Dealing with someone who is depressed can be frustrating and well, quite frankly, depressing in and of itself. It’s extremely frustrating to continually reach out to someone who doesn’t seem able to respond or to respond appropriately or consistently. Well, at least one thing as been verified for me and that is, it’s perfectly normal to feel annoyed and angry, and even despairing.

Passengers of the LifeTrain, NOW HEAR THIS! If you have been feeling this way and it is beginning to impact on your own quality of life, support

“NOW HEAR THIS!”

for yourself should be your first priority. Finding a counsellor or support group can make all the difference as you navigate the waters of supporting a family member as he or she grapples with the disease and its results.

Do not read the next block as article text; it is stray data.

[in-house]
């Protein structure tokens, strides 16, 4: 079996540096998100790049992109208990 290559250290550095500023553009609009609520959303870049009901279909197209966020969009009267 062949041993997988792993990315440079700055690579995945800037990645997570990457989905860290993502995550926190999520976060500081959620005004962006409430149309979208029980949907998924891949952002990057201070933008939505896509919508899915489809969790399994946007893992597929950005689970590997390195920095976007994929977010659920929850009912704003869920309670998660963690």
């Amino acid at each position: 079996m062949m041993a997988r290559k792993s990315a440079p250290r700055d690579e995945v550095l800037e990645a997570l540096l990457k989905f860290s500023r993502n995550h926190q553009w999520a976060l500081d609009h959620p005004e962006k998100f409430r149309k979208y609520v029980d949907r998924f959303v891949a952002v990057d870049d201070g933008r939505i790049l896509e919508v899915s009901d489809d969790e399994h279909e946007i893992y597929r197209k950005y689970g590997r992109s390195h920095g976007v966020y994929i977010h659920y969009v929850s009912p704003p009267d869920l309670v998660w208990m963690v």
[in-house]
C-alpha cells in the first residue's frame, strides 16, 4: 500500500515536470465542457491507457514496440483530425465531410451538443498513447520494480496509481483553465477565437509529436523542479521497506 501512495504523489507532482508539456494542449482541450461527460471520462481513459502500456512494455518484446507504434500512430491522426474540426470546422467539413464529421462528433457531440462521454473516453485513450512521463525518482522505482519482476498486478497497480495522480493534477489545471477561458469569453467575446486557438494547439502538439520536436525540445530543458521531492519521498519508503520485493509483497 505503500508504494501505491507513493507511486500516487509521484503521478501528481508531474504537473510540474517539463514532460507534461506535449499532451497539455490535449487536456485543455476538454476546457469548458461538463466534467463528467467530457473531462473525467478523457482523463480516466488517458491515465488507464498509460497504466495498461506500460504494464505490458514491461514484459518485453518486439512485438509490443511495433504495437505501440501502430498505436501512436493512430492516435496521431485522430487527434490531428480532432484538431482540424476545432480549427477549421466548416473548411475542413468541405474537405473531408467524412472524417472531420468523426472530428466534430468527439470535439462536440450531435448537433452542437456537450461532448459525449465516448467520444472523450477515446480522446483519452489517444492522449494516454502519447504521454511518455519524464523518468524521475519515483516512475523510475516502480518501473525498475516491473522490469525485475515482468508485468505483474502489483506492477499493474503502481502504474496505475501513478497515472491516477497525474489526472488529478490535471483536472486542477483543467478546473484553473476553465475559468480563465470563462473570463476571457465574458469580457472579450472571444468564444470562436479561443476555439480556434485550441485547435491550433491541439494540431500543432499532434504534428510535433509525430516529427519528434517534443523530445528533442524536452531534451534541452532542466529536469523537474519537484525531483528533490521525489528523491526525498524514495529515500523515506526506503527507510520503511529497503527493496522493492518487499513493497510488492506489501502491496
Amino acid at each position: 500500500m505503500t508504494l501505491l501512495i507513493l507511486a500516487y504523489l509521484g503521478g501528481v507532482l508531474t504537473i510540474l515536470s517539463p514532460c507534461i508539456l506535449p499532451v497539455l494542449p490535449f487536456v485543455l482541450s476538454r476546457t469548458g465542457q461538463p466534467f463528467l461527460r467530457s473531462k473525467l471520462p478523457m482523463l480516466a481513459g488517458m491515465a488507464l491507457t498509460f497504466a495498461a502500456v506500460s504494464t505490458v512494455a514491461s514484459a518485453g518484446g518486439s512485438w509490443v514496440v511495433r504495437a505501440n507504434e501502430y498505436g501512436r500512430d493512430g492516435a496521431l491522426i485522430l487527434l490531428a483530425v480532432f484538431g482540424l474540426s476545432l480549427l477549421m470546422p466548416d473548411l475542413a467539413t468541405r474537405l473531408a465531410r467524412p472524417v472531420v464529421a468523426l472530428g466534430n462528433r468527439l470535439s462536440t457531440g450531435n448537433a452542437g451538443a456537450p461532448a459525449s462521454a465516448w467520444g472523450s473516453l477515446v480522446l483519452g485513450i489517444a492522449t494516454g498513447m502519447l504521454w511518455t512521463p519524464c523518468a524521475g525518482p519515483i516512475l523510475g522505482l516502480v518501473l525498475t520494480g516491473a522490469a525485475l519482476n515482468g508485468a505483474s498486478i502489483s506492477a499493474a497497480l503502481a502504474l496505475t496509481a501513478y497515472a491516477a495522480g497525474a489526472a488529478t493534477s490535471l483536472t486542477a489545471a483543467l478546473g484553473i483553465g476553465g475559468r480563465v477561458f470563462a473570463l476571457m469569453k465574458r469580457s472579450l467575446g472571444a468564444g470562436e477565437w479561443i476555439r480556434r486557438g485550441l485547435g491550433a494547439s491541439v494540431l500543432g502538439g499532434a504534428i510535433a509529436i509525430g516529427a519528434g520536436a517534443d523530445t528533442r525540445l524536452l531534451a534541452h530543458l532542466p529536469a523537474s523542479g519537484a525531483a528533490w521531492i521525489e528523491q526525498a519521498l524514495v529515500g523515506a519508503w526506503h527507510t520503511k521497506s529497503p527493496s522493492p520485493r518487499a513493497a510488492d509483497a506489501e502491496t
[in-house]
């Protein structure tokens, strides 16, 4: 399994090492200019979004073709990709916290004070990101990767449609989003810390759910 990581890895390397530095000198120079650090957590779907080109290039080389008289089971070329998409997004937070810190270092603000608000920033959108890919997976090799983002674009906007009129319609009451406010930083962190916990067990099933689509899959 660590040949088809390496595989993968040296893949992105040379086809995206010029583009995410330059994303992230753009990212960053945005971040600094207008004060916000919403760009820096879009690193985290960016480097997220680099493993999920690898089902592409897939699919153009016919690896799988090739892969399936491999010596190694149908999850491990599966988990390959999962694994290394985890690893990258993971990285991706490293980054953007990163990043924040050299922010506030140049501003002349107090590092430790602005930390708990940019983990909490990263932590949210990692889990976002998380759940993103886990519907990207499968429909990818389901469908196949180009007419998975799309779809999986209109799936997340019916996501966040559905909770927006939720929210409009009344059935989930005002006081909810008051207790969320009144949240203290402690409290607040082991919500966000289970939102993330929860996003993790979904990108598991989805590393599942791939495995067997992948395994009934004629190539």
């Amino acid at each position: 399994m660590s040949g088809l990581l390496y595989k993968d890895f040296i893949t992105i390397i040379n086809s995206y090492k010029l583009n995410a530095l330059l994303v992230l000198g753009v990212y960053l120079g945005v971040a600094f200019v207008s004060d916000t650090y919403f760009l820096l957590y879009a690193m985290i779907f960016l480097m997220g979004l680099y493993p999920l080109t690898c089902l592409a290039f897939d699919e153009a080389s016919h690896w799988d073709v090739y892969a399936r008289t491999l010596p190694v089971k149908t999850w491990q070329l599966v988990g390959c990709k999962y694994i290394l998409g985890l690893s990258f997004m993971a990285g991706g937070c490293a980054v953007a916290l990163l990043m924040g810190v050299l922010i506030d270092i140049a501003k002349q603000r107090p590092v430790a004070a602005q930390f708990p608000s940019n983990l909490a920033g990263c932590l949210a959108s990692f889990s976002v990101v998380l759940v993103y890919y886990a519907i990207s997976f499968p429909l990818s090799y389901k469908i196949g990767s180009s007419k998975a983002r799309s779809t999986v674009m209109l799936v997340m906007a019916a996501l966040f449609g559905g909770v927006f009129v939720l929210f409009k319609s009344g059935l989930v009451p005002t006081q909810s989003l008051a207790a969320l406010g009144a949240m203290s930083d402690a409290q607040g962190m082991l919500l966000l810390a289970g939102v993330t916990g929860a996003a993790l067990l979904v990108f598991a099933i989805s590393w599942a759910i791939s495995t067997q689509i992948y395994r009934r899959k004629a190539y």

The important thing to keep in mind is that depression truly is a disease. Although it’s difficult to change your thinking, if you can come to understand that your loved one truly has limited control over his or her state of mind, and to treat it as an illness and not a lack of desire or willpower, we will be on our way to finding a clearer understanding of the reality of your situation.

Most of all…know that “we” are not alone…heck…as much as I hate to admit it….one time, back in 1934, or was that 1935, I was a bit down myself!

To be continued….

The only shame is not reaching out for help…

All Aboard, The LifeTrain!

n conjunction with today’s post, give this a listen  (CLICK):
http://one.npr.org/?sharedMediaId=513733284:513733286

February 6, 2017

“Fear”… is a Liar!

Category: Thoughts — chuckie @ 9:00 am